Forgotten Traditional Foods aims to reconnect the community with the natural diet and active lifestyle enjoyed by their ancestors, while encouraging them to learn traditional outdoor skills that have gradually been slipping away. She got the entire community involved, collecting recipes, sharing tales and building skills among young people.

The cookbook was first put together with a photocopier but has since been professionally published by the University of Winnipeg. It's in English and Cree, and includes heirloom family recipes like deer meatballs, elk meatloaf, dandelion coffee and wild rice and mushroom casserole. It also features stories like the one Cochrane is reading, passed down by elders and knowledge keepers.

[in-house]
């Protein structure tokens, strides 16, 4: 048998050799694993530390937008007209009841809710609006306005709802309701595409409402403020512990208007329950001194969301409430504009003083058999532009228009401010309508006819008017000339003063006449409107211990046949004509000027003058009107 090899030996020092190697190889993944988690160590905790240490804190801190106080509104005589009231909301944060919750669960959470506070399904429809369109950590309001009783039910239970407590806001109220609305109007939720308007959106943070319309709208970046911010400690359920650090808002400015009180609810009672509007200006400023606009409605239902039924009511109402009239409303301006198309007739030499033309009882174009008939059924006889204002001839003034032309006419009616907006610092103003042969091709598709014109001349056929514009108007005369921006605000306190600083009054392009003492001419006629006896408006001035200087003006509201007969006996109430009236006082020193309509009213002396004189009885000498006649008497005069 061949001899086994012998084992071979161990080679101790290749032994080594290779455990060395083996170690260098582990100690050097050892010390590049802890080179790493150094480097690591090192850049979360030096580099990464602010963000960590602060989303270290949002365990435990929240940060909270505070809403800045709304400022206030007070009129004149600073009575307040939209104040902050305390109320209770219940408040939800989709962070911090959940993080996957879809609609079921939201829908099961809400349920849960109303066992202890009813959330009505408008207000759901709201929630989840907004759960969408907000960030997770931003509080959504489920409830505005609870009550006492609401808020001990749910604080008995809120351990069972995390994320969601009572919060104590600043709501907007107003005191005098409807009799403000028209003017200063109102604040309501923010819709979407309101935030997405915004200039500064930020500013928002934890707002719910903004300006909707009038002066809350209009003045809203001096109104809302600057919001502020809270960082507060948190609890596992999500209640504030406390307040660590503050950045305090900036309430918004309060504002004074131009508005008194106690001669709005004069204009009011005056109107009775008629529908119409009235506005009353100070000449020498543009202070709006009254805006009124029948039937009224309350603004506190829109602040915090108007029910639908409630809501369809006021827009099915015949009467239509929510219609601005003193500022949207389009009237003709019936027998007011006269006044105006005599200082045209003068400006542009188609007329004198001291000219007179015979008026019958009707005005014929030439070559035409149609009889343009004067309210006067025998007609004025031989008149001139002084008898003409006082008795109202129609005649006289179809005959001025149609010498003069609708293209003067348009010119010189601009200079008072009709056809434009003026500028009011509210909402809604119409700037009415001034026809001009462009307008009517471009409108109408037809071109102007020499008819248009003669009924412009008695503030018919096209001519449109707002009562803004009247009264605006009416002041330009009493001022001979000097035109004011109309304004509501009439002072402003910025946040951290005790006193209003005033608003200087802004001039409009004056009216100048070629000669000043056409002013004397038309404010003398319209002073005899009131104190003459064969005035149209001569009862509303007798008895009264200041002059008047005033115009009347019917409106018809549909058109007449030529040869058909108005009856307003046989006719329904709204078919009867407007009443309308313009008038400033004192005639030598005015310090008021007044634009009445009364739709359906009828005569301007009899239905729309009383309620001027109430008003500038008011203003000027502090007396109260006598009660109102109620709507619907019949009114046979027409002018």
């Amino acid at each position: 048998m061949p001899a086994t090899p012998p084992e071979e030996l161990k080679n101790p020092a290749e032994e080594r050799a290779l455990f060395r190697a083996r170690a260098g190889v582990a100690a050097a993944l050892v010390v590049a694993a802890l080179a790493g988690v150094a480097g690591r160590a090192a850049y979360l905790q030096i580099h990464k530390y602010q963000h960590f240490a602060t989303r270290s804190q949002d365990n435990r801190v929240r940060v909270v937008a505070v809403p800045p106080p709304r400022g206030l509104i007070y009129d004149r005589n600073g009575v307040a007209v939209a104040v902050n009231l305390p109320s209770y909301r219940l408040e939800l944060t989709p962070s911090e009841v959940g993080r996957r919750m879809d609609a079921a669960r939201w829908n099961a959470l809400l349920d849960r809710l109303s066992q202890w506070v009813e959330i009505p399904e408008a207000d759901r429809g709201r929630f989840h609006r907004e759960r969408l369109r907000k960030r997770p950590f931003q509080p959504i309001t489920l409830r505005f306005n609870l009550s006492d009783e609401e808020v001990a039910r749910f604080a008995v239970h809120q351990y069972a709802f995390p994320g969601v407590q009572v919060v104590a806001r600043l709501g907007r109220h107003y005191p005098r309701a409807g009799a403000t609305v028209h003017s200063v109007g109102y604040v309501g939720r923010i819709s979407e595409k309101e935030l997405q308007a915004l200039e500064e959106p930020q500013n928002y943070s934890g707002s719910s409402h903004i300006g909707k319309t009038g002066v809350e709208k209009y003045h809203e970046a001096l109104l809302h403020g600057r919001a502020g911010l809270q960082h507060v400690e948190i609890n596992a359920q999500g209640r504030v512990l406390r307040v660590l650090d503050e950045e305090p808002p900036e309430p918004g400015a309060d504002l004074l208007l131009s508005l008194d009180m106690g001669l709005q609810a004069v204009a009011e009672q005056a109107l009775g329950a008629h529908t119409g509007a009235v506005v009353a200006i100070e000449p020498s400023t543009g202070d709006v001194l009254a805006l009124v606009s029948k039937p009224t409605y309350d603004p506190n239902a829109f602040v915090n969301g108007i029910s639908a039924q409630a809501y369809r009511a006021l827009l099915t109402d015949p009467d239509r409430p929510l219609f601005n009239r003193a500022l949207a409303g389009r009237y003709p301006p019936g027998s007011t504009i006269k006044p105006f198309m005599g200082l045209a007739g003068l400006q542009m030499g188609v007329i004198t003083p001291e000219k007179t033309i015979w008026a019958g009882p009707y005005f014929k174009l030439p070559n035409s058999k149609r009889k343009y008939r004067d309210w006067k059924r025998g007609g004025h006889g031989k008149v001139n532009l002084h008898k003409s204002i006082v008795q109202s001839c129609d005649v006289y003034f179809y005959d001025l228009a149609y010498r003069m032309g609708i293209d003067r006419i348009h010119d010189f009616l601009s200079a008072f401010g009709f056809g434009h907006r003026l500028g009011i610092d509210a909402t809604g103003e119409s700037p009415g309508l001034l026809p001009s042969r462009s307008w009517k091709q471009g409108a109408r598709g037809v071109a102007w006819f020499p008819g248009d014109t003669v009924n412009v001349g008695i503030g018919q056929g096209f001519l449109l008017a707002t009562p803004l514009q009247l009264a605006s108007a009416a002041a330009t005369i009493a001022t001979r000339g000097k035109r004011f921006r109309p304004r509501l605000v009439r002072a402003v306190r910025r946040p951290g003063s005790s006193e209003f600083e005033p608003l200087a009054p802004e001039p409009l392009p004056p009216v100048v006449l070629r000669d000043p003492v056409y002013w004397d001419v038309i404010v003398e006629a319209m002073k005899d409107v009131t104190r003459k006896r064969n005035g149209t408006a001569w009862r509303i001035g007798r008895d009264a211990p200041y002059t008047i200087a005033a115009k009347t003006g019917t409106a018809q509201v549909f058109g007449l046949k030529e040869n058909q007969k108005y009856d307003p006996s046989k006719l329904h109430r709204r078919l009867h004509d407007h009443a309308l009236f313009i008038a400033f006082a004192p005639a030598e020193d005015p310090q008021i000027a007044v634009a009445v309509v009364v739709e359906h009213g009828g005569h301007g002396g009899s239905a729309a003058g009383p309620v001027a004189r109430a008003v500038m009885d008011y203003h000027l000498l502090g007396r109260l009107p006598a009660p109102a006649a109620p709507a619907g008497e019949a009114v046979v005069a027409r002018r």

"We used to eat fish two or three times a day," the story says. "It was never fried, but boiled or open-fire roasted. It was healthier."

The book has been ordered by customers as far away as Hawaii, China, Australia and Europe, and is a big hit with some top food connoisseurs in Paris. It won two top prizes at Gourmand magazine's 2021 World Cookbook Awards, in the natural foods and university press categories, giving the authors the right to put the Gourmand "Best in the World" label on it.

"I'm very happy and excited by how far our Cree cookbook has gotten, being purchased by many people, many different cultures all over the world," Cochrane says. 

Cochrane also made sure the book included a handy reference section covering everything from portion sizes to tips on preserving food.

"We're never going to go back to how our people lived years and years ago," Cochrane says. "But as First Nations people, diabetes is rampant because of the change of our diet and our lifestyle. And if we can bring back some things from our past to help us to address diabetes today, I think our future for our youth would be healthier."